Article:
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Diet & Nutrition

Is it really that bad to skip breakfast?

New evidence has emerged which states that not eating breakfast has no influence on either weight loss or weight gain.

For those who don’t go to bed excited about breakfast (*raises hand sheepishly) choking down a piece of toast while hurriedly trying to get your day started can be chore. You might dutifully fix a bowl of cereal each day because you’ve been told that it’s the ‘most important meal of the day’ and the best way to start your day off right. One of the most commonly repeated weight loss mantras, along with other gems such as quitting sugar, never eating carbs, drinking green juice (we could go on) is that eating a decent breakfast is the daily habit of trim people. But is skipping breakfast really that big of a deal?
A group of 309 individuals with varied weight were monitored over a 16-week period during which time some were told to skip breakfast and others to eat it. Another group had a mix of both breakfast eaters and skippers who were given nutritional advice without mention of breakfast. Overall, as Fox News reported, there was little change in the weight of either group.
The study is consistent with others that have sought to dispel the breakfast myth. In 2013 Cornell University in the US found that people who skipped breakfast ended up eating less calories throughout the day, while other studies have found that not eating breakfast and holding out a bit can lead to more fat burning. Indeed my rather draconian personal trainer once told me that despite my protests, skipping breakfast wasn’t going to make me die (needless to say I don’t go to him anymore).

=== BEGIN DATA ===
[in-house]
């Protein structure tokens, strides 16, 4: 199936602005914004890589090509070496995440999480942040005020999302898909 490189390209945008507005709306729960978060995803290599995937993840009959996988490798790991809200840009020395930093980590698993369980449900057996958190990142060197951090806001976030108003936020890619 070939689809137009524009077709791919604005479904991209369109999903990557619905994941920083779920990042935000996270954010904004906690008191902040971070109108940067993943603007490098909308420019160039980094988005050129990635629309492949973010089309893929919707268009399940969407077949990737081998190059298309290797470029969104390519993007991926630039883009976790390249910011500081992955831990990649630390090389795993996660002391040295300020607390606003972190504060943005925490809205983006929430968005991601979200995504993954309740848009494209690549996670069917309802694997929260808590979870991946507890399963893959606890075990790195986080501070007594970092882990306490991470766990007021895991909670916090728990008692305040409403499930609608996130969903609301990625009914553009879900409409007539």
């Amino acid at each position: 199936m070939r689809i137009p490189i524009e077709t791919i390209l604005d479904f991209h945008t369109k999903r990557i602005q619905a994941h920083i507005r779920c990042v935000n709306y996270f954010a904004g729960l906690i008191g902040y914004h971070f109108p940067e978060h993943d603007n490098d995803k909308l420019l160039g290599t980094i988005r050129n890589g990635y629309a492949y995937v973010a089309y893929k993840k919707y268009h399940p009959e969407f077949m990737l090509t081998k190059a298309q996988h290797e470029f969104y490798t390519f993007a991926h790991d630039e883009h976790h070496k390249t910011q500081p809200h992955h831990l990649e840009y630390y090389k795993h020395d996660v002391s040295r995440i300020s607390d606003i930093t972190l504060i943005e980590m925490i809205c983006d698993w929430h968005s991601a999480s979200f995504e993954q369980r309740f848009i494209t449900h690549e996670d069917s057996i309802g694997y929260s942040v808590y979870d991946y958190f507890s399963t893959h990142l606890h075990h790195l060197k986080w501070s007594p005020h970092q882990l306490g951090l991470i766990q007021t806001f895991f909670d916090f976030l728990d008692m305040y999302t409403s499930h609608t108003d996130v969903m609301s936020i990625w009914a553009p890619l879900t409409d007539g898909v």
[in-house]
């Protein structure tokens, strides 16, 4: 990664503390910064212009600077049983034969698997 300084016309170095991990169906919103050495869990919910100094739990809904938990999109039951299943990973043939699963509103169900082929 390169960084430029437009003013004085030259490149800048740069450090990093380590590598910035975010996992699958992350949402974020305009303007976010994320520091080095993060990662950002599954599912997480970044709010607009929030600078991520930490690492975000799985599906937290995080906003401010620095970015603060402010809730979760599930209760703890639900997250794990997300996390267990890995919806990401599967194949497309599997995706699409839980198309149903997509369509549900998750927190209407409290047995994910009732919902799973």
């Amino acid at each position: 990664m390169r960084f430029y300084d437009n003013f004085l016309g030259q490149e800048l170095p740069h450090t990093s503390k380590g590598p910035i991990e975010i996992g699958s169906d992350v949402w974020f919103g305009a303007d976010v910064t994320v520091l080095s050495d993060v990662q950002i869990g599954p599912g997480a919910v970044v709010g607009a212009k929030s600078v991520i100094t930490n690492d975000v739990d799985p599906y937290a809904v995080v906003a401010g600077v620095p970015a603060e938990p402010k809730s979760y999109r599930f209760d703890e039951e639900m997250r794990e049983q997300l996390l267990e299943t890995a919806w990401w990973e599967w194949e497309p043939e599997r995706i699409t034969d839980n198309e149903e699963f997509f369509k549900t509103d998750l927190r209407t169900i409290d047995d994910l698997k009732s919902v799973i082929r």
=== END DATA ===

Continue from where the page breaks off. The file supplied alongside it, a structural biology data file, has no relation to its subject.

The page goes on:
The idea of fasting has become popular in recent years after the publication of Michael Mosley’s 5:2 Diet book (just try and find a work colleague who hasn’t tried it). According to Mosley, and Barry in accounts, intermittent fasting - the 5:2 diet allows you to eat normally for 5 days and then cut calories to 500 for women and 600 for men for the other 2 - can aid weight loss and well as improve blood pressure and cholesterol levels.
Skipping meals gained more credibility this week with a new study published by researchers in California this week that suggested that the best way to lose weight is to contain eating to a 12 hour window. The study, conducted on mice at The Salk Institute in California studied the effects of restricting the hours of eating on 400 mice who were either normal weight or obese. Whether they were fed a high-fat or high-sugar diet for just 12 hours they mice remained healthier than those given access to the same food for the whole day.
It’s important to note that this study was only conducted on mice, and also that that there’s more to breakfast than weight loss. Putting aside the sheer pleasure that comes with a lovely slab of sourdough toast with butter, including ensuring that you are getting the right amount of nutrients and that old parent adage of ‘brain food’, with research that indicates that a well-balanced breakfast can improve concentration and memory.

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